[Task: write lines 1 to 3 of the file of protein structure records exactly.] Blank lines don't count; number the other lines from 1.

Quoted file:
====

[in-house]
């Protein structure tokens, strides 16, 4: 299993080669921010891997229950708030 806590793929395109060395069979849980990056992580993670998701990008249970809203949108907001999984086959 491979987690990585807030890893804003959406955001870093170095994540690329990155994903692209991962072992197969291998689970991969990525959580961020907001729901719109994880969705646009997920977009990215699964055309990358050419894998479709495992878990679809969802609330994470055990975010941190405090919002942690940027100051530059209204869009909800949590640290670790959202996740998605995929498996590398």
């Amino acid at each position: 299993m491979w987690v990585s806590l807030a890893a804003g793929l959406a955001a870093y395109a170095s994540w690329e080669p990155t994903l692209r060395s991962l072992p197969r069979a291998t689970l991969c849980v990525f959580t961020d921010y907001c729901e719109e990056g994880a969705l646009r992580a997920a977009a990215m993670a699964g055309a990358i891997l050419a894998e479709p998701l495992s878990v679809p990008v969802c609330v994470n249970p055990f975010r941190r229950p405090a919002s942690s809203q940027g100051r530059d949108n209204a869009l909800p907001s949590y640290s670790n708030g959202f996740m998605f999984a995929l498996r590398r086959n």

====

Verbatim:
[in-house]
């Protein structure tokens, strides 16, 4: 299993080669921010891997229950708030 806590793929395109060395069979849980990056992580993670998701990008249970809203949108907001999984086959 491979987690990585807030890893804003959406955001870093170095994540690329990155994903692209991962072992197969291998689970991969990525959580961020907001729901719109994880969705646009997920977009990215699964055309990358050419894998479709495992878990679809969802609330994470055990975010941190405090919002942690940027100051530059209204869009909800949590640290670790959202996740998605995929498996590398």
């Amino acid at each position: 299993m491979w987690v990585s806590l807030a890893a804003g793929l959406a955001a870093y395109a170095s994540w690329e080669p990155t994903l692209r060395s991962l072992p197969r069979a291998t689970l991969c849980v990525f959580t961020d921010y907001c729901e719109e990056g994880a969705l646009r992580a997920a977009a990215m993670a699964g055309a990358i891997l050419a894998e479709p998701l495992s878990v679809p990008v969802c609330v994470n249970p055990f975010r941190r229950p405090a919002s942690s809203q940027g100051r530059d949108n209204a869009l909800p907001s949590y640290s670790n708030g959202f996740m998605f999984a995929l498996r590398r086959n």